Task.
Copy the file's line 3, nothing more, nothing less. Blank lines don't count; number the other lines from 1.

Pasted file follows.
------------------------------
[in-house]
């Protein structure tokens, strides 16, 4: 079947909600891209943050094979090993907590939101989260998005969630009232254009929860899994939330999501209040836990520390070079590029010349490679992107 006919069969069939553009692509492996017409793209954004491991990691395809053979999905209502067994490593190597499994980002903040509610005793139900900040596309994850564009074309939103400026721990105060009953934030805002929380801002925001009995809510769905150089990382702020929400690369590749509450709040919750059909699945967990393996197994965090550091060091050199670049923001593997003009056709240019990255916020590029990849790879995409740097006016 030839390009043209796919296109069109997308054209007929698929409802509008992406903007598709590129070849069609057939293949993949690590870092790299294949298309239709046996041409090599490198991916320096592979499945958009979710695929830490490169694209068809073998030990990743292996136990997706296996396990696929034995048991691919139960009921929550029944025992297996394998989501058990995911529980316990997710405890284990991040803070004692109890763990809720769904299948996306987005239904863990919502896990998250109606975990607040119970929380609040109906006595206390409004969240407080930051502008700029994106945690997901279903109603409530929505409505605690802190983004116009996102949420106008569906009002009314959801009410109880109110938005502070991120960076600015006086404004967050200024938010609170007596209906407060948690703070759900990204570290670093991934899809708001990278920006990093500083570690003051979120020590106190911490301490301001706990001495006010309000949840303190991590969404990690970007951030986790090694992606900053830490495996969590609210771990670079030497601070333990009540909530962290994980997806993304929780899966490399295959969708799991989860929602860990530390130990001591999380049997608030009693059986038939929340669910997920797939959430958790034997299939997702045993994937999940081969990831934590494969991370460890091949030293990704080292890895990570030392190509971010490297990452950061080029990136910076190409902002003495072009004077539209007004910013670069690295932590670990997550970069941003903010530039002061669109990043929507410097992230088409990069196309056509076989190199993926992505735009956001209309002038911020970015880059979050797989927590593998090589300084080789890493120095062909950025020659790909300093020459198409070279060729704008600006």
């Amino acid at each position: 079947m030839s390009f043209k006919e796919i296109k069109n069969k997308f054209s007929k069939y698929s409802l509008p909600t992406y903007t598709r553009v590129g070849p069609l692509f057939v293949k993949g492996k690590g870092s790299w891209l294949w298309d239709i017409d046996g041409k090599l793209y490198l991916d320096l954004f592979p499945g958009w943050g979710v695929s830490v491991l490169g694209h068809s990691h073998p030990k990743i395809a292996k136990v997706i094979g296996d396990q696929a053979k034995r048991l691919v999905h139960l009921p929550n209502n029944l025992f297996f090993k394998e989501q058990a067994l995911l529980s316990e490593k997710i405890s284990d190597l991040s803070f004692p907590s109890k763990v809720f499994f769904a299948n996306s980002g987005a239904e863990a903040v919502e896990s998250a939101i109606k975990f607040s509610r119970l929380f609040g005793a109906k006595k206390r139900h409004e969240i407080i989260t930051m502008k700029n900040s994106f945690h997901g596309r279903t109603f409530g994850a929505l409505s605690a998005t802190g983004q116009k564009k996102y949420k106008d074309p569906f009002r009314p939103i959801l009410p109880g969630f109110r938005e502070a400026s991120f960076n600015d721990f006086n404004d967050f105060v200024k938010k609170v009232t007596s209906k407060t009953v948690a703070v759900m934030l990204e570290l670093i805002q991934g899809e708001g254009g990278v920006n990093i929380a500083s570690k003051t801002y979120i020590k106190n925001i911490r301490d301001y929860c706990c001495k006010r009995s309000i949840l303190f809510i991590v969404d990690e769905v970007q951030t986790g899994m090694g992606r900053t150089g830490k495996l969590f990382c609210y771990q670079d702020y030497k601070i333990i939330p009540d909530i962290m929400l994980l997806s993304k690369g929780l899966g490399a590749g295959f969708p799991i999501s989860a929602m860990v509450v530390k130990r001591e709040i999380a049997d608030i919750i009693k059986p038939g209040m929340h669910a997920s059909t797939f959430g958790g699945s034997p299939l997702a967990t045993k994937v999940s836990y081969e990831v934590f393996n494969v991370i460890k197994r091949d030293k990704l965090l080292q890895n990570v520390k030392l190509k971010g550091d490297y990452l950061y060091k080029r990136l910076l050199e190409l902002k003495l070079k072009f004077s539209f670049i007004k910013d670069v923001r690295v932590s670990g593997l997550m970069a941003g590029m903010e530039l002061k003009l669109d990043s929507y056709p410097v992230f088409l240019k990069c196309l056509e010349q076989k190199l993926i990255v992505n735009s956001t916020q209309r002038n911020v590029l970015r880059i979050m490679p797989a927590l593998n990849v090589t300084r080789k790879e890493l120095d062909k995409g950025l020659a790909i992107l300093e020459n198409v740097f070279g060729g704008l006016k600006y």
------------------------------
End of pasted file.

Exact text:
């Amino acid at each position: 079947m030839s390009f043209k006919e796919i296109k069109n069969k997308f054209s007929k069939y698929s409802l509008p909600t992406y903007t598709r553009v590129g070849p069609l692509f057939v293949k993949g492996k690590g870092s790299w891209l294949w298309d239709i017409d046996g041409k090599l793209y490198l991916d320096l954004f592979p499945g958009w943050g979710v695929s830490v491991l490169g694209h068809s990691h073998p030990k990743i395809a292996k136990v997706i094979g296996d396990q696929a053979k034995r048991l691919v999905h139960l009921p929550n209502n029944l025992f297996f090993k394998e989501q058990a067994l995911l529980s316990e490593k997710i405890s284990d190597l991040s803070f004692p907590s109890k763990v809720f499994f769904a299948n996306s980002g987005a239904e863990a903040v919502e896990s998250a939101i109606k975990f607040s509610r119970l929380f609040g005793a109906k006595k206390r139900h409004e969240i407080i989260t930051m502008k700029n900040s994106f945690h997901g596309r279903t109603f409530g994850a929505l409505s605690a998005t802190g983004q116009k564009k996102y949420k106008d074309p569906f009002r009314p939103i959801l009410p109880g969630f109110r938005e502070a400026s991120f960076n600015d721990f006086n404004d967050f105060v200024k938010k609170v009232t007596s209906k407060t009953v948690a703070v759900m934030l990204e570290l670093i805002q991934g899809e708001g254009g990278v920006n990093i929380a500083s570690k003051t801002y979120i020590k106190n925001i911490r301490d301001y929860c706990c001495k006010r009995s309000i949840l303190f809510i991590v969404d990690e769905v970007q951030t986790g899994m090694g992606r900053t150089g830490k495996l969590f990382c609210y771990q670079d702020y030497k601070i333990i939330p009540d909530i962290m929400l994980l997806s993304k690369g929780l899966g490399a590749g295959f969708p799991i999501s989860a929602m860990v509450v530390k130990r001591e709040i999380a049997d608030i919750i009693k059986p038939g209040m929340h669910a997920s059909t797939f959430g958790g699945s034997p299939l997702a967990t045993k994937v999940s836990y081969e990831v934590f393996n494969v991370i460890k197994r091949d030293k990704l965090l080292q890895n990570v520390k030392l190509k971010g550091d490297y990452l950061y060091k080029r990136l910076l050199e190409l902002k003495l070079k072009f004077s539209f670049i007004k910013d670069v923001r690295v932590s670990g593997l997550m970069a941003g590029m903010e530039l002061k003009l669109d990043s929507y056709p410097v992230f088409l240019k990069c196309l056509e010349q076989k190199l993926i990255v992505n735009s956001t916020q209309r002038n911020v590029l970015r880059i979050m490679p797989a927590l593998n990849v090589t300084r080789k790879e890493l120095d062909k995409g950025l020659a790909i992107l300093e020459n198409v740097f070279g060729g704008l006016k600006y």